Keryx Biopharmaceuticals, Inc. (KERX-$17.01) announced that the FDA approved Ferric Citrate (formerly known as Zerenex) for the control of elevated serum phosphorus levels in patients with chronic kidney disease (CKD) on dialysis. The share price declined more than 5% on the news, however, on investor concerns that an unexpected safety warning – the drug package label must include the potential risk of “iron-overload” – could slow market share uptake.

Given hemochromatosis is a known risk with the iron-based phosphate binding, the sell-off had more to do with a “profit-from-the-news” event than the putative warning label.

Premium subscribers at were one-step ahead of Wall Street, having been told earlier: “Given uncertain commercialization prospects for the oral phosphate binder Zerenex in obtaining meaningful market share in the dialysis-treatment space due to managed care and competitive risks, investors might look to lock in existing gains with a suggested options hedge strategy – at least until a clearer picture emerges on the potential use of Zerenex in managing elevated serum phosphorus levels and iron deficiency anemia in non-dialysis dependent (NDD) CKD patients.”

Editor David J Phillips no longer holds a financial interest in any stocks mentioned in this article. The 10Q Detective has a Full Disclosure Policy. 

Tuesday, August 19, 2014

PropThink Readers Profit from Amicus Therapeutics Buy Recommendation

Premium readers over at are already up 15% since our buy recommendation was issued on Amicus Therapeutics [FOLD] on August 7 at $4.00 per share.

Though the investment premise remains intact, investors might want to either lock in existing short-term gains, or buy September 5 calls as downside insurance against any near-term clinical surprises.
Investment Thesis
Albeit the investment thesis is focused on monotherapy use of its proprietary, pharmacological chaperone migalastat in Fabry Disease, there are value-creating assets that should become more visible in late 2015. In the treatment of Pompe disease (a glycogen storage disorder caused by deficiency of an enzyme called acid α-glucosidase), Amicus is looking to leverage its proprietary Chaperone-Advanced Replacement Therapy  platform to improve currently marketed ERTs through co-administration of a pharmacological chaperone prior to ERT infusion, and/ or to develop next-generation ERTs that consist of a proprietary lysosomal enzyme therapy co-formulated with a pharmacological chaperone.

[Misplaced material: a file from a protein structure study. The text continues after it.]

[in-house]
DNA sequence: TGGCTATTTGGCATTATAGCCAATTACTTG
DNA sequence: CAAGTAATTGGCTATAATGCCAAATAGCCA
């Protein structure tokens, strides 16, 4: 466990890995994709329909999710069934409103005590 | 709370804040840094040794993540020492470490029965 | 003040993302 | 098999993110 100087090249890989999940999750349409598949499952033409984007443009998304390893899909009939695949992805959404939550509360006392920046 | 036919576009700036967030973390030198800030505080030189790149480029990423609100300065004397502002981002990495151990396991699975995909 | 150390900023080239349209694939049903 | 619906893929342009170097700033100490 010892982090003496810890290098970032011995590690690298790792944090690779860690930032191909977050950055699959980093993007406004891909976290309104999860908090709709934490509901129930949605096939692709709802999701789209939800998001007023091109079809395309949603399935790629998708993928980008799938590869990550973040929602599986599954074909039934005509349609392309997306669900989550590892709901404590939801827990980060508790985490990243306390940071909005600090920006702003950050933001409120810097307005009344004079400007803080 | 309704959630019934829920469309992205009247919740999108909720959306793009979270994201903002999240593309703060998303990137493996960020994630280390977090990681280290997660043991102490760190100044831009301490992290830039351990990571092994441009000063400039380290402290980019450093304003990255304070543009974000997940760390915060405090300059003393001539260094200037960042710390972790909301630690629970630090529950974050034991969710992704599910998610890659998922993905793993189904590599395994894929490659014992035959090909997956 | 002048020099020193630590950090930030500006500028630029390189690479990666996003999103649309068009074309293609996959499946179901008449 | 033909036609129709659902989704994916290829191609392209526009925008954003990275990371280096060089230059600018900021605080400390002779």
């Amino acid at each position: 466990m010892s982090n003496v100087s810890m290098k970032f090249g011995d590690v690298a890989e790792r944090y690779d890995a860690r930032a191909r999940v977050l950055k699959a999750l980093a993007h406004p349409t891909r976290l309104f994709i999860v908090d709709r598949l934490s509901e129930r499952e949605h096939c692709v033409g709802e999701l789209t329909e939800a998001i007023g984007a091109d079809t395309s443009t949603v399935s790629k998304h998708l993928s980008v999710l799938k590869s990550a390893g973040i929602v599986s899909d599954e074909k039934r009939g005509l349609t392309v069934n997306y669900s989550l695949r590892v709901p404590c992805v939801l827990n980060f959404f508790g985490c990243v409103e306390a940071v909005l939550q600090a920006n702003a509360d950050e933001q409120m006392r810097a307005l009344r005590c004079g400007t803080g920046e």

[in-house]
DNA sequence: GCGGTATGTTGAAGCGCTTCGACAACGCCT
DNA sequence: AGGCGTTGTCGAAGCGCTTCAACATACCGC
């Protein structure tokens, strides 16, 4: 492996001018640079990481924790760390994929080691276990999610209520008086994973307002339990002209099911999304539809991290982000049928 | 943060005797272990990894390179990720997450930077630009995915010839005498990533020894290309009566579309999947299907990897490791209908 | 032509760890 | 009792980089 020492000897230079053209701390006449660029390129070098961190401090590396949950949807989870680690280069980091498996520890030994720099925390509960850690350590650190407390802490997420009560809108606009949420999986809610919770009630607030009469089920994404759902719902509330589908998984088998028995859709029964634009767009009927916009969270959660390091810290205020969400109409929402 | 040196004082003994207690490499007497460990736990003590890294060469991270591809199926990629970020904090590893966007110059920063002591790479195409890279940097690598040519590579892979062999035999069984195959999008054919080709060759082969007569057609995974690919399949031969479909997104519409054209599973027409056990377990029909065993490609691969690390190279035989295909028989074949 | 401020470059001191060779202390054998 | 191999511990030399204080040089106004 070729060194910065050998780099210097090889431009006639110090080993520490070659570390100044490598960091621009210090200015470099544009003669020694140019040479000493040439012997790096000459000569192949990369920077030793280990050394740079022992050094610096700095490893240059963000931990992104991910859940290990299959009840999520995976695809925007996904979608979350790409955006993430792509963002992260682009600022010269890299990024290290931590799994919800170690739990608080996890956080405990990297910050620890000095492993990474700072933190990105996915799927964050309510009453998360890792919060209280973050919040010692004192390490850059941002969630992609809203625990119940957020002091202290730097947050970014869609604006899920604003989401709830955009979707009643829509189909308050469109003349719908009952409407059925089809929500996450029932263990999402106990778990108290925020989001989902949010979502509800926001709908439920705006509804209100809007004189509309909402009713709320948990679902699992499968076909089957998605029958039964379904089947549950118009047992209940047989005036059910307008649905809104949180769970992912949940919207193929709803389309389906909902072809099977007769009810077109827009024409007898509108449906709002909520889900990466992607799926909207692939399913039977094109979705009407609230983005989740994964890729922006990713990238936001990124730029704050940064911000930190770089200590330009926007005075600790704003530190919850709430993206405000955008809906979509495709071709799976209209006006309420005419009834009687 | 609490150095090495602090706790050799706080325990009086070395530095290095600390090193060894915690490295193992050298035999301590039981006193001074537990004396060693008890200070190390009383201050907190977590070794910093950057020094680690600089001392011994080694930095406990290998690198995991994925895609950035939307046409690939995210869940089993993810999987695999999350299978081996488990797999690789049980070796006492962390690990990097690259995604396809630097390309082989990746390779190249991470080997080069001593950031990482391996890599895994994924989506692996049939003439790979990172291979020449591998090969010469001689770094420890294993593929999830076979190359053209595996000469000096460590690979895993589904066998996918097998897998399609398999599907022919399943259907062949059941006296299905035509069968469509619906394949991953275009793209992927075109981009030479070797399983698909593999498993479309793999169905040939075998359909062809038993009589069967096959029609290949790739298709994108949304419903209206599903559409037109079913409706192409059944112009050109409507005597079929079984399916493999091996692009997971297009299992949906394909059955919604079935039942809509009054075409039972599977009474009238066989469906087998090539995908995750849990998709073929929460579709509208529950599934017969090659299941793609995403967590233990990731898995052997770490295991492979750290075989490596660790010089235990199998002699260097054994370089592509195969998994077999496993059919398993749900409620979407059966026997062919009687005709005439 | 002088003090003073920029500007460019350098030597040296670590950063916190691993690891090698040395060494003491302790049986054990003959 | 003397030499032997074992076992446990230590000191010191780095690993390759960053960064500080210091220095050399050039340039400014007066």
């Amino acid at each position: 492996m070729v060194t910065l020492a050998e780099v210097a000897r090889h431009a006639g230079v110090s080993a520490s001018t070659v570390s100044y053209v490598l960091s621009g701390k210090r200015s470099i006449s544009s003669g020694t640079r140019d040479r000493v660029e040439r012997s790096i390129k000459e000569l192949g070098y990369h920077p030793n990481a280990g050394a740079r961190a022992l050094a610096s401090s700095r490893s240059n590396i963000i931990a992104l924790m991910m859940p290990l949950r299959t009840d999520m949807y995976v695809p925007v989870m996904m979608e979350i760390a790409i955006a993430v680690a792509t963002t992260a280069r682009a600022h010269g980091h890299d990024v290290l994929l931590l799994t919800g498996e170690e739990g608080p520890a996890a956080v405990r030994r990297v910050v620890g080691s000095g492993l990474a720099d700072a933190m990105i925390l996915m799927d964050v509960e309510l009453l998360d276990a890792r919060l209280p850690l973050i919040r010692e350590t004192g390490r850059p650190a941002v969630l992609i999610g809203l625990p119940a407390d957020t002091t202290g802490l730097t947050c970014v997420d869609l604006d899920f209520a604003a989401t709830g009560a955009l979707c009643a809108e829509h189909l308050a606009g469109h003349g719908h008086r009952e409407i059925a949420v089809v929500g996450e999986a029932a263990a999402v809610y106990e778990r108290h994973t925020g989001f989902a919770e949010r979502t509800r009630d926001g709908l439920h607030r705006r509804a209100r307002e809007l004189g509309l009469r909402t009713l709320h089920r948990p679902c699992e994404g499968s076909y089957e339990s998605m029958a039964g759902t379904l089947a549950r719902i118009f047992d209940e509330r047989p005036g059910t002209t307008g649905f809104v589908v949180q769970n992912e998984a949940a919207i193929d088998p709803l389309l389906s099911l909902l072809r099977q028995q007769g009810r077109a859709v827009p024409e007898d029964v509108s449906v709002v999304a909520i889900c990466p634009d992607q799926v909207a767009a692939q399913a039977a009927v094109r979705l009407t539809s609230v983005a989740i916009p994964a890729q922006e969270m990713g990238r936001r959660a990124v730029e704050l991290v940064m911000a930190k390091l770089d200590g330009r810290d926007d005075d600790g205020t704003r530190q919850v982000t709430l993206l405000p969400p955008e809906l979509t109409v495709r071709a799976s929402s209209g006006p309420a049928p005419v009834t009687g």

Those investors looking for additional insight into our thoughts on FOLD and visible catalysts, such as Study 012, might consider opening their wallets and purchasing a subscription to

 Editor David J Phillips no longer holds a financial interest in any stocks mentioned in this article. The 10Q Detective has a Full Disclosure Policy. 

Tuesday, August 12, 2014

OncoGeneX Checkup

Ignore OncoGeneX’s (OGXI-$3.15) reported second-quarter 2014 loss of 47 cents per share. Investors, instead, should focus on existing positives and visible price catalysts coming up in the next 12-months, including:

  • Management: "Based on our current expectations, we believe our capital resources will be sufficient to fund our currently planned operations into the third quarter of 2016. " Company recently completed a $22.4 million cash raise.
  • The SYNERGY Trial: Results of the SYNERGY trial will be presented at the European Society for Medical Oncology (ESMO) 2014 Congress (September) in Madrid.
  • Management addressed previous unknown  raised in a recent PropThink article on ENSPIRIT trial too: "We expect to evaluate both progression-free survival, or PFS (PFS rate at 14 weeks in 170 patients), and overall survival, or OS (OS at 100 events), during the first interim futility analysis"; The first of two analyses is expected to be conducted in 2014.
  • The Borealis-2 Trial (investigator-sponsored, randomized Phase 2 trial evaluating apatorsen in combination with docetaxel treatment compared to docetaxel treatment alone in patients with advanced or metastatic bladder cancer who have disease progression following first-line platinum-based chemotherapy) could be a big win, as more than 50% of patients with urothelial cancer of bladder discontinue FIRST-LINE treatment with cisplatin either due to non-responsiveness and/ or toxicity.